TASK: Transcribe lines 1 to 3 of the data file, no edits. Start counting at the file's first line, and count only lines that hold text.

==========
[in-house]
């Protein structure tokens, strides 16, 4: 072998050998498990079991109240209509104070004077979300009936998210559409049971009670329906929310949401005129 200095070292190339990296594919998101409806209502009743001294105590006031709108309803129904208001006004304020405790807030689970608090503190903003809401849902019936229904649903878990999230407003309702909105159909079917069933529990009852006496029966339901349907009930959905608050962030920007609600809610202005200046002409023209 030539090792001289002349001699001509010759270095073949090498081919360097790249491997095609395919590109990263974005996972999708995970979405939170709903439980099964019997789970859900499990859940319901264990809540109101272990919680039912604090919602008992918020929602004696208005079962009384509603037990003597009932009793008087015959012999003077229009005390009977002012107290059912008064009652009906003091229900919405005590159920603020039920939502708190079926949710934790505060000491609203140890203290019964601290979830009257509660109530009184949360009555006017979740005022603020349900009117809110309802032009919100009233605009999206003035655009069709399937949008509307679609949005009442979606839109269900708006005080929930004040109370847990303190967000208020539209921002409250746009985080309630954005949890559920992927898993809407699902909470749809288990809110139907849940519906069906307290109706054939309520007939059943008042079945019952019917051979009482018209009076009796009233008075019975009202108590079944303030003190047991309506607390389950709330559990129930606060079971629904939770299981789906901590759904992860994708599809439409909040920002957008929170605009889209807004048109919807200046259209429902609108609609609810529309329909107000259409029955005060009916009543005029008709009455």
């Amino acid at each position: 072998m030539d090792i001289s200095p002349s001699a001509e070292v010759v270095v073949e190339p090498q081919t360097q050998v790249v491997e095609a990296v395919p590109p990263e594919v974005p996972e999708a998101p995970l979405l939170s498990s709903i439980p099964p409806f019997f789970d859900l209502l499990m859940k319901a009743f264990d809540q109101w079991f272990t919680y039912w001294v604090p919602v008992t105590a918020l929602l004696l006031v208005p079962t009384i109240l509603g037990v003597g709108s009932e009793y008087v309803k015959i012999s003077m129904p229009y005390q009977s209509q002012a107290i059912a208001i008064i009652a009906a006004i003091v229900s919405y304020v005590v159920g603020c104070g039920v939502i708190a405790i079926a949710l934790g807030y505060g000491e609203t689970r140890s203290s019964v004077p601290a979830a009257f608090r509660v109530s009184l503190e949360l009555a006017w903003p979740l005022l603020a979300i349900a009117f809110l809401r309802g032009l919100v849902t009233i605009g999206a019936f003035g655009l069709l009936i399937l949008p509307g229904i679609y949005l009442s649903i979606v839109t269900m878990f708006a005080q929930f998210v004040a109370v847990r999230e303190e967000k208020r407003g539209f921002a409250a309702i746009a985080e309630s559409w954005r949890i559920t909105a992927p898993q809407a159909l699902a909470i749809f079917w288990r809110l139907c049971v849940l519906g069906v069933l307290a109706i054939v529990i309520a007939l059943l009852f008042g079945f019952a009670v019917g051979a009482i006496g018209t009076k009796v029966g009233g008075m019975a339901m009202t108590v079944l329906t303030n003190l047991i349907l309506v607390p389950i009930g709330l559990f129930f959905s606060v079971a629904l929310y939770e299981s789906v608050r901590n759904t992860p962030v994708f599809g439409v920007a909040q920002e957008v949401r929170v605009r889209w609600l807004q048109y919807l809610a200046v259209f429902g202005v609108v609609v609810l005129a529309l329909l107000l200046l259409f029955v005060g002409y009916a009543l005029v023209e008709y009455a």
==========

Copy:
[in-house]
């Protein structure tokens, strides 16, 4: 072998050998498990079991109240209509104070004077979300009936998210559409049971009670329906929310949401005129 200095070292190339990296594919998101409806209502009743001294105590006031709108309803129904208001006004304020405790807030689970608090503190903003809401849902019936229904649903878990999230407003309702909105159909079917069933529990009852006496029966339901349907009930959905608050962030920007609600809610202005200046002409023209 030539090792001289002349001699001509010759270095073949090498081919360097790249491997095609395919590109990263974005996972999708995970979405939170709903439980099964019997789970859900499990859940319901264990809540109101272990919680039912604090919602008992918020929602004696208005079962009384509603037990003597009932009793008087015959012999003077229009005390009977002012107290059912008064009652009906003091229900919405005590159920603020039920939502708190079926949710934790505060000491609203140890203290019964601290979830009257509660109530009184949360009555006017979740005022603020349900009117809110309802032009919100009233605009999206003035655009069709399937949008509307679609949005009442979606839109269900708006005080929930004040109370847990303190967000208020539209921002409250746009985080309630954005949890559920992927898993809407699902909470749809288990809110139907849940519906069906307290109706054939309520007939059943008042079945019952019917051979009482018209009076009796009233008075019975009202108590079944303030003190047991309506607390389950709330559990129930606060079971629904939770299981789906901590759904992860994708599809439409909040920002957008929170605009889209807004048109919807200046259209429902609108609609609810529309329909107000259409029955005060009916009543005029008709009455």
């Amino acid at each position: 072998m030539d090792i001289s200095p002349s001699a001509e070292v010759v270095v073949e190339p090498q081919t360097q050998v790249v491997e095609a990296v395919p590109p990263e594919v974005p996972e999708a998101p995970l979405l939170s498990s709903i439980p099964p409806f019997f789970d859900l209502l499990m859940k319901a009743f264990d809540q109101w079991f272990t919680y039912w001294v604090p919602v008992t105590a918020l929602l004696l006031v208005p079962t009384i109240l509603g037990v003597g709108s009932e009793y008087v309803k015959i012999s003077m129904p229009y005390q009977s209509q002012a107290i059912a208001i008064i009652a009906a006004i003091v229900s919405y304020v005590v159920g603020c104070g039920v939502i708190a405790i079926a949710l934790g807030y505060g000491e609203t689970r140890s203290s019964v004077p601290a979830a009257f608090r509660v109530s009184l503190e949360l009555a006017w903003p979740l005022l603020a979300i349900a009117f809110l809401r309802g032009l919100v849902t009233i605009g999206a019936f003035g655009l069709l009936i399937l949008p509307g229904i679609y949005l009442s649903i979606v839109t269900m878990f708006a005080q929930f998210v004040a109370v847990r999230e303190e967000k208020r407003g539209f921002a409250a309702i746009a985080e309630s559409w954005r949890i559920t909105a992927p898993q809407a159909l699902a909470i749809f079917w288990r809110l139907c049971v849940l519906g069906v069933l307290a109706i054939v529990i309520a007939l059943l009852f008042g079945f019952a009670v019917g051979a009482i006496g018209t009076k009796v029966g009233g008075m019975a339901m009202t108590v079944l329906t303030n003190l047991i349907l309506v607390p389950i009930g709330l559990f129930f959905s606060v079971a629904l929310y939770e299981s789906v608050r901590n759904t992860p962030v994708f599809g439409v920007a909040q920002e957008v949401r929170v605009r889209w609600l807004q048109y919807l809610a200046v259209f429902g202005v609108v609609v609810l005129a529309l329909l107000l200046l259409f029955v005060g002409y009916a009543l005029v023209e008709y009455a």